Some time ago, I released a plugin for QGIS called “Freehand Raster Georeferencer” that allows interactive raster georeferencing. It implements some tools (move, rotate, scale, stretch…) to manipulate a raster directly on the map, on top of the other layers. This is in contrast with the standard raster georeferencing tool of QGIS, which needs control points and then an export to be able to check the georeferencing.
Above, the Move tool.
Once the georeferencing is satisfactory, it is possible to export a new raster with a world file and then import it into QGIS in order to use all the available raster analysis tools. The main limitation of the plugin is the lack of support for all the GDAL raster formats: The plugin actually implements its own raster layer that uses Qt to perform reading and only some raster formats are supported (BMP, JPEG, PNG).
The code is opensource and on Github. Here is some documentation on the tools.
Some time ago, I saw this article about using the Qgis2threejs plugin to export a QGIS map as a 3D visualisation in the browser, thanks to three.js and WebGL. When I recently tried to follow the post to reproduce the results, I had some problem sourcing the data (related to Vienna, Austria) so instead I searched for data related to Paris to create a similar scene. Here is the result corresponding to the screenshot above and another one with aerial photos, both showing the Montmartre area of Paris.
The first step was to create a standard QGIS map with all the necessary data:
- Base map: OSM Mapnik tiles. To display them in QGIS, there are multiple ways: Either use the OpenLayers plugin, by selecting the OpenStreetMap layer, or the TileLayer plugin, by first copying this tile description file into the ~/.qgis2/python/plugins/TileLayerPlugin/layers/ directory and then selecting the OSM layer with the plugin.
- Elevation data (DEM): I downloaded the tile that covers most of France from the SRTM Tile Grabber. It provides a Tiff that will be displayed by QGIS in levels of gray by default.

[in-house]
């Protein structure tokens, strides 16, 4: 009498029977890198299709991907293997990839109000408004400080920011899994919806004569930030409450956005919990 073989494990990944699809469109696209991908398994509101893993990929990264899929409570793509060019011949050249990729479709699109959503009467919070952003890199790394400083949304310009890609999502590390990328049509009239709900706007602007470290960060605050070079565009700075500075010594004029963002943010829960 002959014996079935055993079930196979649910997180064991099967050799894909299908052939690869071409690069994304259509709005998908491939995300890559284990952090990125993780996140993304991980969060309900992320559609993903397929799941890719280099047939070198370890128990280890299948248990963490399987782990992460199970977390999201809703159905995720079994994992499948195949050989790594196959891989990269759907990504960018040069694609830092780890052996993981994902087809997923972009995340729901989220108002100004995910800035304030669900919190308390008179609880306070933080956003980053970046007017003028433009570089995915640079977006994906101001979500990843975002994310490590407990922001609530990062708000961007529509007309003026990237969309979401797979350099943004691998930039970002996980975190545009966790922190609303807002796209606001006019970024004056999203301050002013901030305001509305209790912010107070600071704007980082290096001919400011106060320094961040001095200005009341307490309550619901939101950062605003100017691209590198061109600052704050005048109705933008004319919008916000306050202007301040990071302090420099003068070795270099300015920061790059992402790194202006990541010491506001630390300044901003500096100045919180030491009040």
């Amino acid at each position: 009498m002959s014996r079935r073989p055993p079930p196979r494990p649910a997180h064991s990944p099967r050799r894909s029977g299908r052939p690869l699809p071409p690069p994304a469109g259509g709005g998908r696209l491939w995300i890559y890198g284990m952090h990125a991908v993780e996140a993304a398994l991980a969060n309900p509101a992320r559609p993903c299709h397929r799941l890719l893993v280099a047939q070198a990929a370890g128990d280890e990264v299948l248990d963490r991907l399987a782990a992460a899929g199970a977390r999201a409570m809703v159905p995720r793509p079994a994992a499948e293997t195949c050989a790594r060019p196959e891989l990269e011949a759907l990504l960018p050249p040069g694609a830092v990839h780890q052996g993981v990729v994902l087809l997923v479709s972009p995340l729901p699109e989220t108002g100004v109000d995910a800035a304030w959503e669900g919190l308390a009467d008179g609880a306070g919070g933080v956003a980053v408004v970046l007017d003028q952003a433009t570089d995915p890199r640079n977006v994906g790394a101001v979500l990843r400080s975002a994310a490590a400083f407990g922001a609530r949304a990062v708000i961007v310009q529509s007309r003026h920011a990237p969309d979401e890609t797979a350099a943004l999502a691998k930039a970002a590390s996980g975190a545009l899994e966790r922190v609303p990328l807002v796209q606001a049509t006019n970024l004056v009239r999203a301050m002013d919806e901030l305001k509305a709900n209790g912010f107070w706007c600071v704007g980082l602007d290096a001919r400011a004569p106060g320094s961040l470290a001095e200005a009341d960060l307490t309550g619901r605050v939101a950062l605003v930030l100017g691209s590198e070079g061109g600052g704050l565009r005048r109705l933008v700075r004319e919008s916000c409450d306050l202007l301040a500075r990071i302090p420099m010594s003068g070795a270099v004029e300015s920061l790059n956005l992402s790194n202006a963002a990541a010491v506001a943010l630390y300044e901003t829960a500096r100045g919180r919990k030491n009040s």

- Tree data: a SHP layer with the locations of trees lining the streets of Paris (Arbres d’Alignement), obtained from the French OpenData portal (data.gouv.fr). I actually added the same layer twice in the QGIS project, so that in Qgis2threejs, I could export one of the layers as the trunks of the trees (cylinders) and one as the leaves (spheres). I kept one of the layers visible, rendered as a circle with some transparency so it would look like a shadow of the tree, and hid the other.
- Building data: a SHP layer with the location of buildings in Paris (Volumes bâtis), obtained from the Paris OpenData portal. It only contains the first 50000 buildings of the full dataset. The full data is pretty big, so this will do for my needs. If necessary, the GeoJSON dataset contains all the buildings.
The Qgis2threejs plugin will use what is currently in the QGIS map window as the texture for the 3D terrain. Therefore only the layers that should be in the output should be kept visible: This is why some of the layers are unchecked in the QGIS UI shown in the screenshot above.
All the layers, even if not visible in the QGIS map, can be configured to be output in vector form, potentially with some transformation applied, like an extrusion or a sphere. These are the settings that I used:
- DEM: The SRTM elevation data.
- Tree leaves: Green sphere of radius 3m at 5m above the ground.
- Tree trunks: Beige cylinder of radius 0.5m and height 5m at 0m above the ground.
- Buildings: Extrusion of 10m, with random colors.
I also applied some vertical exaggeration in the World settings.